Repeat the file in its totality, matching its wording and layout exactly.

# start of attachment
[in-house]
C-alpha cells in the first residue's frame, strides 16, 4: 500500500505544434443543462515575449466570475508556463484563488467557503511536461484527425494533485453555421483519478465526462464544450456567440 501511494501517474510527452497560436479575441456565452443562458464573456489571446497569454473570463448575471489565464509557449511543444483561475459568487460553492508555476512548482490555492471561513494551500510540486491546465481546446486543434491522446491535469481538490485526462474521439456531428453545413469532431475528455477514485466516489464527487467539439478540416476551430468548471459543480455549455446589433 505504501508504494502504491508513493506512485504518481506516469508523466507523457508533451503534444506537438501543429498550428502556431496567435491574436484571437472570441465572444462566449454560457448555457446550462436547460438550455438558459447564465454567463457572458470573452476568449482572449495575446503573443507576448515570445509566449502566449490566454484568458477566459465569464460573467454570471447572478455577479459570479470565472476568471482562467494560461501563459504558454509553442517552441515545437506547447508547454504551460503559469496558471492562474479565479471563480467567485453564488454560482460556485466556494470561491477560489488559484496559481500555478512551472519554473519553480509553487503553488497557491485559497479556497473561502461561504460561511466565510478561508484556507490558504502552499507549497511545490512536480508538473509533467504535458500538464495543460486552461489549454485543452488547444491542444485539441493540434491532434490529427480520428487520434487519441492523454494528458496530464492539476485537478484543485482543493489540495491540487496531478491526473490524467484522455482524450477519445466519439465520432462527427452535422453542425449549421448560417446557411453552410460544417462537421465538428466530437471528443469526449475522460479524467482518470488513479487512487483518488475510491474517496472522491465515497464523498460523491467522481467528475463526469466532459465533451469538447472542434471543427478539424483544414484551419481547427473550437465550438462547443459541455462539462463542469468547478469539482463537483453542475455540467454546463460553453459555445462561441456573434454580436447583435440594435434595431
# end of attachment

[in-house]
C-alpha cells in the first residue's frame, strides 16, 4: 500500500505544434443543462515575449466570475508556463484563488467557503511536461484527425494533485453555421483519478465526462464544450456567440 501511494501517474510527452497560436479575441456565452443562458464573456489571446497569454473570463448575471489565464509557449511543444483561475459568487460553492508555476512548482490555492471561513494551500510540486491546465481546446486543434491522446491535469481538490485526462474521439456531428453545413469532431475528455477514485466516489464527487467539439478540416476551430468548471459543480455549455446589433 505504501508504494502504491508513493506512485504518481506516469508523466507523457508533451503534444506537438501543429498550428502556431496567435491574436484571437472570441465572444462566449454560457448555457446550462436547460438550455438558459447564465454567463457572458470573452476568449482572449495575446503573443507576448515570445509566449502566449490566454484568458477566459465569464460573467454570471447572478455577479459570479470565472476568471482562467494560461501563459504558454509553442517552441515545437506547447508547454504551460503559469496558471492562474479565479471563480467567485453564488454560482460556485466556494470561491477560489488559484496559481500555478512551472519554473519553480509553487503553488497557491485559497479556497473561502461561504460561511466565510478561508484556507490558504502552499507549497511545490512536480508538473509533467504535458500538464495543460486552461489549454485543452488547444491542444485539441493540434491532434490529427480520428487520434487519441492523454494528458496530464492539476485537478484543485482543493489540495491540487496531478491526473490524467484522455482524450477519445466519439465520432462527427452535422453542425449549421448560417446557411453552410460544417462537421465538428466530437471528443469526449475522460479524467482518470488513479487512487483518488475510491474517496472522491465515497464523498460523491467522481467528475463526469466532459465533451469538447472542434471543427478539424483544414484551419481547427473550437465550438462547443459541455462539462463542469468547478469539482463537483453542475455540467454546463460553453459555445462561441456573434454580436447583435440594435434595431